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Earbuds can really harm your hearing. When to get a hearing test.

If you haven’t had your hearing examined since your grade school days, you’re not alone. Sadly, we have a tendency to treat hearing loss reactively rather than proactively, and a routine adult physical usually doesn’t include a hearing test. As a matter of fact, even when they recognize they have loss of hearing, most people ignore it for as many as seven years which can seriously affect your health. In fact, over time, it’s been proven that your overall health cost will go up if you have untreated hearing loss.

The good news, hearing exams are easy, painless, and give a wealth of information for our experts to assist you, both for diagnosing hearing concerns and assessing whether interventions such as hearing aids are working. When you were younger, you might remember the audiometry test from school, but a full hearing test will give you a better understanding of your hearing without a lollipop or sticker.

It’s essential that you regularly have your hearing checked even though you might not typically give your hearing as much consideration as your teeth or eyes. You might not detect a problem with your hearing for a long time. Because hearing loss usually takes place slowly over time it’s not easy to notice it at first, but the sooner you can, the more likely you will be able to efficiently deal with it.

When Should You Get Examined?

Normally the hospital will screen newborns for hearing loss before they send them home. The American Academy of Pediatrics advises that children undergo formal hearing examinations when they are 4, 5, 6, 8 and 10 years of age and that teenagers should have hearing tests during wellness visits with their physicians.

It’s recommended that if you are in between the ages of 18 and 49, you get your hearing checked every five years and then, as you age, more frequently. After you turn 60 you need to be tested every two years and if you are in between 46 and 60 every three years. But you might need to get checked more often. Your individual circumstances will dictate when you should get an exam. You should have your hearing examined right away if you find that it isn’t as good as it once was. Several health concerns are associated with untreated hearing loss, such as increased chance of falling, cognitive decline, and depression. It can also influence your relationships and your ability to work effectively.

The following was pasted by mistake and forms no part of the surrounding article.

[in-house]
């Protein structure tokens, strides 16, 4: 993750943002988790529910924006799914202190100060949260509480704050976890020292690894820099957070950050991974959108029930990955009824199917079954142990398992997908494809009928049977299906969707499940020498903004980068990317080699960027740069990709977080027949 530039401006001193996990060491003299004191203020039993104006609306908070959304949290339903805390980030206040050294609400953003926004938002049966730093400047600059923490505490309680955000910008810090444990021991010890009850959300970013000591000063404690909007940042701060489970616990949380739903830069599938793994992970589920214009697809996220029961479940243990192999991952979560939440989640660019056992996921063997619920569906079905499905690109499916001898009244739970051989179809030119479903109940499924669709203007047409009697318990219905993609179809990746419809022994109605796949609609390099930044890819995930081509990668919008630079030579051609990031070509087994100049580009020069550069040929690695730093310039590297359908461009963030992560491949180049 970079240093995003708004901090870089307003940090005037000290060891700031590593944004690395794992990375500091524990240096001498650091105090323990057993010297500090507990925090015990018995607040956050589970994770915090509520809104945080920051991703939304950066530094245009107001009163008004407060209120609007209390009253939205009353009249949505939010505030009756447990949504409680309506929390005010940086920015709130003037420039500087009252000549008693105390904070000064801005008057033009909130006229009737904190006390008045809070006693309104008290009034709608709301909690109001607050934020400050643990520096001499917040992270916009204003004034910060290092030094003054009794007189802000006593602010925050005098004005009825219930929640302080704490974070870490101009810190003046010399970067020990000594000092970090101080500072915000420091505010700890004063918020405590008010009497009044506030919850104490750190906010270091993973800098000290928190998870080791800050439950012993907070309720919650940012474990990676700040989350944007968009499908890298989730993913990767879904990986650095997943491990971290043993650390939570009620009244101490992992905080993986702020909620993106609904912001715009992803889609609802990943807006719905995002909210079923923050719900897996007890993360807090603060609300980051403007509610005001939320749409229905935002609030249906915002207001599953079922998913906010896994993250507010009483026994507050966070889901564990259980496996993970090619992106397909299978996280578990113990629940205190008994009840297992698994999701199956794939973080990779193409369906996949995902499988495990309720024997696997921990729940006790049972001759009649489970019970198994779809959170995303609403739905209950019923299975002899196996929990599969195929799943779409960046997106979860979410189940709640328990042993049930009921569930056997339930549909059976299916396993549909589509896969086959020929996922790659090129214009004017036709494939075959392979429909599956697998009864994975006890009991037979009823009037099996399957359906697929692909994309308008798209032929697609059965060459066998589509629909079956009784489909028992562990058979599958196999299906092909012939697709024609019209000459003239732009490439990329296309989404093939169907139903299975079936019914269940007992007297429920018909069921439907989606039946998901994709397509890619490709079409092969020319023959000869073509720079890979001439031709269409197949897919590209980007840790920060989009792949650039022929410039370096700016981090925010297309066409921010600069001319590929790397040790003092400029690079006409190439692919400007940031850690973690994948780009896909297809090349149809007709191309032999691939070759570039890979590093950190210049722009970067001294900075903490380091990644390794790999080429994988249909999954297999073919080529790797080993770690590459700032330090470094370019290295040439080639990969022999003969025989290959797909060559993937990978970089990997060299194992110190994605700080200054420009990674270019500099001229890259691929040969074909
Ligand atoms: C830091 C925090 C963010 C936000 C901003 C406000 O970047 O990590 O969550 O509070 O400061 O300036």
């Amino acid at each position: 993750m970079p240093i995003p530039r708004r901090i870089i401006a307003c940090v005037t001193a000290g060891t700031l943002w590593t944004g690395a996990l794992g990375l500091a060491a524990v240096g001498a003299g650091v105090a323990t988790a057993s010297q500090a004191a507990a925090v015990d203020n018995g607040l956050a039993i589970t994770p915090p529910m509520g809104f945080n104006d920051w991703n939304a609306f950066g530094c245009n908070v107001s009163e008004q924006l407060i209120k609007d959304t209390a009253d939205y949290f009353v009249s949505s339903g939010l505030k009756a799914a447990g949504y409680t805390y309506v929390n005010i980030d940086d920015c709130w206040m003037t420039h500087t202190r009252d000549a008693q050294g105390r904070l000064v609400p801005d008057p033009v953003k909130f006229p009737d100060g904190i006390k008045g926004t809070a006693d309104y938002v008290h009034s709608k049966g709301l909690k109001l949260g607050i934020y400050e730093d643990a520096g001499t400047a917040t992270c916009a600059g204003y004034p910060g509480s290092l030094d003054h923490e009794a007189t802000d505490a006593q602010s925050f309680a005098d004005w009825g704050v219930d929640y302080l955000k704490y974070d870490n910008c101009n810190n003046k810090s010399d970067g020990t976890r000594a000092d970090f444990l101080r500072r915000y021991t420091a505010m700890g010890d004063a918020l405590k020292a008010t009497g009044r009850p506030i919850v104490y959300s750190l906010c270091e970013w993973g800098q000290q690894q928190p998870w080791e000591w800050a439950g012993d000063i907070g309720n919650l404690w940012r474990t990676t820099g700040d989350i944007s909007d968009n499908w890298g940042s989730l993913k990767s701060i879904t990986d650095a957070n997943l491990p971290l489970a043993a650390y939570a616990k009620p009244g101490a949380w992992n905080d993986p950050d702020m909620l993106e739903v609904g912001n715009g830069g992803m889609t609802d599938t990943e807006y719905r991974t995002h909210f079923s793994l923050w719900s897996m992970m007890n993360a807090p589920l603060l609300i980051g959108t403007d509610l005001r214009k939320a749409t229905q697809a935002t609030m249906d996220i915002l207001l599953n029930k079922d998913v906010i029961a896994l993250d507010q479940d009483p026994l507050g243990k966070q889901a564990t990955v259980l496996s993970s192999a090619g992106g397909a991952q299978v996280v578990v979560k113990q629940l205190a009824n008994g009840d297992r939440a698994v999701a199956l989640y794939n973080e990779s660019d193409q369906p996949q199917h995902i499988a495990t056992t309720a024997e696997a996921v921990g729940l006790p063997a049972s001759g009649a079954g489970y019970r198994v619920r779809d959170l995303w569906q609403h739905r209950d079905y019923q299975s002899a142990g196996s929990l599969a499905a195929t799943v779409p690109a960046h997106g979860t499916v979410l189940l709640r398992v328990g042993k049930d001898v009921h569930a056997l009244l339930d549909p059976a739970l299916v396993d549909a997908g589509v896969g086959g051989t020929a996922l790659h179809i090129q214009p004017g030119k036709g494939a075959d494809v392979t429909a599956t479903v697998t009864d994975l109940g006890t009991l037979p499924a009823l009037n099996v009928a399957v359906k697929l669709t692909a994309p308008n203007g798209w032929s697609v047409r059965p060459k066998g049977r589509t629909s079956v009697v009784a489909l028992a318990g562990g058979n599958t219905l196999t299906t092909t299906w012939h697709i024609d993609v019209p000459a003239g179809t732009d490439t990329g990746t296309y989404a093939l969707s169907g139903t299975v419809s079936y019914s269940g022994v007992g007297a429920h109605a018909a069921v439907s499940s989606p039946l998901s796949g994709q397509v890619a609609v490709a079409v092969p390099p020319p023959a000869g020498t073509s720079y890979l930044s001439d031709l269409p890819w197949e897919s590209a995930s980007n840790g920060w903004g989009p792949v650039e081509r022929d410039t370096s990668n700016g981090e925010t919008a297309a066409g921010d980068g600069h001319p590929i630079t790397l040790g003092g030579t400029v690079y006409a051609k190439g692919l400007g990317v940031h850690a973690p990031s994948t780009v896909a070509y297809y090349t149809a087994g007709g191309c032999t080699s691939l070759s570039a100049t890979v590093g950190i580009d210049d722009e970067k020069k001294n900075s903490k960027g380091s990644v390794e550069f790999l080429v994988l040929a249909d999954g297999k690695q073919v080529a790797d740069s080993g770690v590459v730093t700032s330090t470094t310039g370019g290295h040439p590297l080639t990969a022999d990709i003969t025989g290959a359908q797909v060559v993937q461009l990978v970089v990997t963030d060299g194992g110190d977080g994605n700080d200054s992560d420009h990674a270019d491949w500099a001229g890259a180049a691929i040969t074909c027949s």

There are also situations in which you should get a hearing exam as soon as you can to address hearing loss that could get worse. The following scenarios suggest that you should get a hearing test immediately:

  • Conversations are difficult to hear when you are in a crowded area especially
  • You are experiencing vertigo
  • You find yourself having to constantly ask people to repeat themselves
  • You are experiencing a constant ringing in your ears
  • It is difficult to pinpoint where sounds are coming from
  • There is earwax buildup or you had an ear infection

Whether you are at risk of hearing loss is another factor. You should have your hearing tested more frequently, as an example, if you are exposed to loud noise or if loss of hearing runs in your family.

Also, over 200 ototoxic medications exist. From Aspirin to some antibiotics, these drugs can be very harmful to your hearing. Consult your doctor to make certain any medicines you are taking aren’t affecting your hearing. If you need to take a medication that you know is ototoxic, think about getting more regular hearing testing so you can manage any hearing loss right away.

Also, think about how your habits may be impacting your hearing loss. Are you using earbuds a lot? Hearing loss has significantly increased in younger people, and many experts think that this is caused by the use of headphones and earbuds. Loud concerts, shows, or machinery can also do significant harm to your hearing. If you think that it’s time for you to have your hearing checked, schedule an appointment today.

The site information is for educational and informational purposes only and does not constitute medical advice. To receive personalized advice or treatment, schedule an appointment.